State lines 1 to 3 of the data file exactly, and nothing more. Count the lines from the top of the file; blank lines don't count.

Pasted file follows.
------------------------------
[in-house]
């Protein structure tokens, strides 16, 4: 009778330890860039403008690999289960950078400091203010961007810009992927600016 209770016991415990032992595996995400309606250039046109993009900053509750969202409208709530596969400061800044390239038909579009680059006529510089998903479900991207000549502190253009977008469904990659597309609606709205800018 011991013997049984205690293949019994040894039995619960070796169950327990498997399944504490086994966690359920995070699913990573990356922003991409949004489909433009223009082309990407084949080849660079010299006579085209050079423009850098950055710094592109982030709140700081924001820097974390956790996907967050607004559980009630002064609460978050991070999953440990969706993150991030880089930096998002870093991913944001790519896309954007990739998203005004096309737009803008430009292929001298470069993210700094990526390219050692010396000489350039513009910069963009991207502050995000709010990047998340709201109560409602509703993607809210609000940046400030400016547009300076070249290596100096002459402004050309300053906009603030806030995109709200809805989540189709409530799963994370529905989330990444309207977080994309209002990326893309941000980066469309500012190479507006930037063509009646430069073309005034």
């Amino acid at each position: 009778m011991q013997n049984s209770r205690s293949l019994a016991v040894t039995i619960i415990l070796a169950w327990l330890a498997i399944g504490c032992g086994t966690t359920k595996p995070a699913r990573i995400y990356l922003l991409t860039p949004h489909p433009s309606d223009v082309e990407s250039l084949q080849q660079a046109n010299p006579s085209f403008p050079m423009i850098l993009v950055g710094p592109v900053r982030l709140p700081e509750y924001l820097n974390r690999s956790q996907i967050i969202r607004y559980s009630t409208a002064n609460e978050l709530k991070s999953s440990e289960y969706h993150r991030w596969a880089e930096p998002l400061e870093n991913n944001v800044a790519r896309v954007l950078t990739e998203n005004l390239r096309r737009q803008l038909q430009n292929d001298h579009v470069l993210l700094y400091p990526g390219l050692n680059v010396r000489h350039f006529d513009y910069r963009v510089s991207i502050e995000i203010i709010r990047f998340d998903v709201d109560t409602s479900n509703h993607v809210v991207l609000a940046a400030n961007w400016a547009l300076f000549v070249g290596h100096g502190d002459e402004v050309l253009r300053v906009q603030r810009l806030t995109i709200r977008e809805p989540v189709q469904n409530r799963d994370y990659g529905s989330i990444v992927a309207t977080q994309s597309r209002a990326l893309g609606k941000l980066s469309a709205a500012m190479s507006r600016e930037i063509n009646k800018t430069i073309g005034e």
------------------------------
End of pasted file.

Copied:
[in-house]
């Protein structure tokens, strides 16, 4: 009778330890860039403008690999289960950078400091203010961007810009992927600016 209770016991415990032992595996995400309606250039046109993009900053509750969202409208709530596969400061800044390239038909579009680059006529510089998903479900991207000549502190253009977008469904990659597309609606709205800018 011991013997049984205690293949019994040894039995619960070796169950327990498997399944504490086994966690359920995070699913990573990356922003991409949004489909433009223009082309990407084949080849660079010299006579085209050079423009850098950055710094592109982030709140700081924001820097974390956790996907967050607004559980009630002064609460978050991070999953440990969706993150991030880089930096998002870093991913944001790519896309954007990739998203005004096309737009803008430009292929001298470069993210700094990526390219050692010396000489350039513009910069963009991207502050995000709010990047998340709201109560409602509703993607809210609000940046400030400016547009300076070249290596100096002459402004050309300053906009603030806030995109709200809805989540189709409530799963994370529905989330990444309207977080994309209002990326893309941000980066469309500012190479507006930037063509009646430069073309005034």
């Amino acid at each position: 009778m011991q013997n049984s209770r205690s293949l019994a016991v040894t039995i619960i415990l070796a169950w327990l330890a498997i399944g504490c032992g086994t966690t359920k595996p995070a699913r990573i995400y990356l922003l991409t860039p949004h489909p433009s309606d223009v082309e990407s250039l084949q080849q660079a046109n010299p006579s085209f403008p050079m423009i850098l993009v950055g710094p592109v900053r982030l709140p700081e509750y924001l820097n974390r690999s956790q996907i967050i969202r607004y559980s009630t409208a002064n609460e978050l709530k991070s999953s440990e289960y969706h993150r991030w596969a880089e930096p998002l400061e870093n991913n944001v800044a790519r896309v954007l950078t990739e998203n005004l390239r096309r737009q803008l038909q430009n292929d001298h579009v470069l993210l700094y400091p990526g390219l050692n680059v010396r000489h350039f006529d513009y910069r963009v510089s991207i502050e995000i203010i709010r990047f998340d998903v709201d109560t409602s479900n509703h993607v809210v991207l609000a940046a400030n961007w400016a547009l300076f000549v070249g290596h100096g502190d002459e402004v050309l253009r300053v906009q603030r810009l806030t995109i709200r977008e809805p989540v189709q469904n409530r799963d994370y990659g529905s989330i990444v992927a309207t977080q994309s597309r209002a990326l893309g609606k941000l980066s469309a709205a500012m190479s507006r600016e930037i063509n009646k800018t430069i073309g005034e």